"Ik draag een pak, dus ik draag geen rok."
Translation:I am wearing a suit, so I am not wearing a skirt.
A little way for you to remember "dus" if you are having trouble, the word "dus" sounds a bit like "thus" in English, which can be equivalent to "so". Hope this helps some of you learners out there. =)
Yes, "thus" and "so" are equivalent. Good thinking. (I am sure you ment equivalent, not equivocal, right? maybe you have a cell phone that tries to help you?)
Whoops, I did indeed mean equivalent, hehe. =P thank you for catching that!
I wonder how do we recognize the difference in pronunciation of draag een and draag geen. They sounds super similar to me. Thanks!!
In my experience, if there are multiple g's next to one another, the sound is just more drawn out and longer than if it were "draag een". This will also be something that comes with experience because you will be able to tell separations between words in Dutch, even when they're speaking quickly, when you become more experienced with the language.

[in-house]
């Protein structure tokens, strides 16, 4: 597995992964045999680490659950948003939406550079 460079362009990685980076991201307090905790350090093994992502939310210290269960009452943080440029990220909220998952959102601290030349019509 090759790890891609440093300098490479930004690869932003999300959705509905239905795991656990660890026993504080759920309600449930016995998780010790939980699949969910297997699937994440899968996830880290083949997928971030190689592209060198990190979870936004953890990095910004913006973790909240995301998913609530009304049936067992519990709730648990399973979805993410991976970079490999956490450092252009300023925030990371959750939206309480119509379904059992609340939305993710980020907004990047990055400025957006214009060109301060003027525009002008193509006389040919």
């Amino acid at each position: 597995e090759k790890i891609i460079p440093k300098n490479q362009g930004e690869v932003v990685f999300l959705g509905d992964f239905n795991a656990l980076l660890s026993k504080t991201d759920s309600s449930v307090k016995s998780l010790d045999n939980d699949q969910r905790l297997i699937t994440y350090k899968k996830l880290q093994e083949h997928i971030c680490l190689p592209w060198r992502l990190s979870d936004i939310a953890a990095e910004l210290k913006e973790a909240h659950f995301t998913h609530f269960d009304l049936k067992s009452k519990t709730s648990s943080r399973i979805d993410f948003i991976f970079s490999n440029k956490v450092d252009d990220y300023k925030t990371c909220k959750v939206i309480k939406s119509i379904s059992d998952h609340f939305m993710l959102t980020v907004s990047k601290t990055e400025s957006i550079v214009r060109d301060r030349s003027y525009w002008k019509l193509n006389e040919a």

Why can't you say "I wear a suit, so I do not wear a skirt"? Duolingo considered that wrong.
Think about it. If it was "I wear", the sentence itself is sort of implying that you are NEVER wearing anything but a suit, thus being the reason you don't wear skirts. Present progressive makes it more current and is happening.
There is no indication which case it should be from the sentence alone though. I get they both have slightly different implications, but how am I supposed to know which is being implied in the first place?
I'm just at the beginning of the Dutch lessons, so it would seem to me the meaning would be a "right on the tin" kind of translation. Perhaps I'm confusing this with the Spanish I had taken previously in which "I am doing" kinds of sentences come much later in the course, whereas "I do" sentences are at the start of the course. Since I'm at the start of the Dutch, I guess I just assumed sentences would all be the "I do" form.
Base conjugation forms can be both present and present progressive. It's a matter of differentiating between the translation that makes the most sense. =)
I take it this means a "pak" is always a traditional men's suit with jacket and trousers? I am in the UK and I could say I bought a "suit" for work and it could be either a jacket and trousers or a jacket and skirt, in practice it's usually a jacket + trousers + skirt as the bottoms always wear more than tops anyway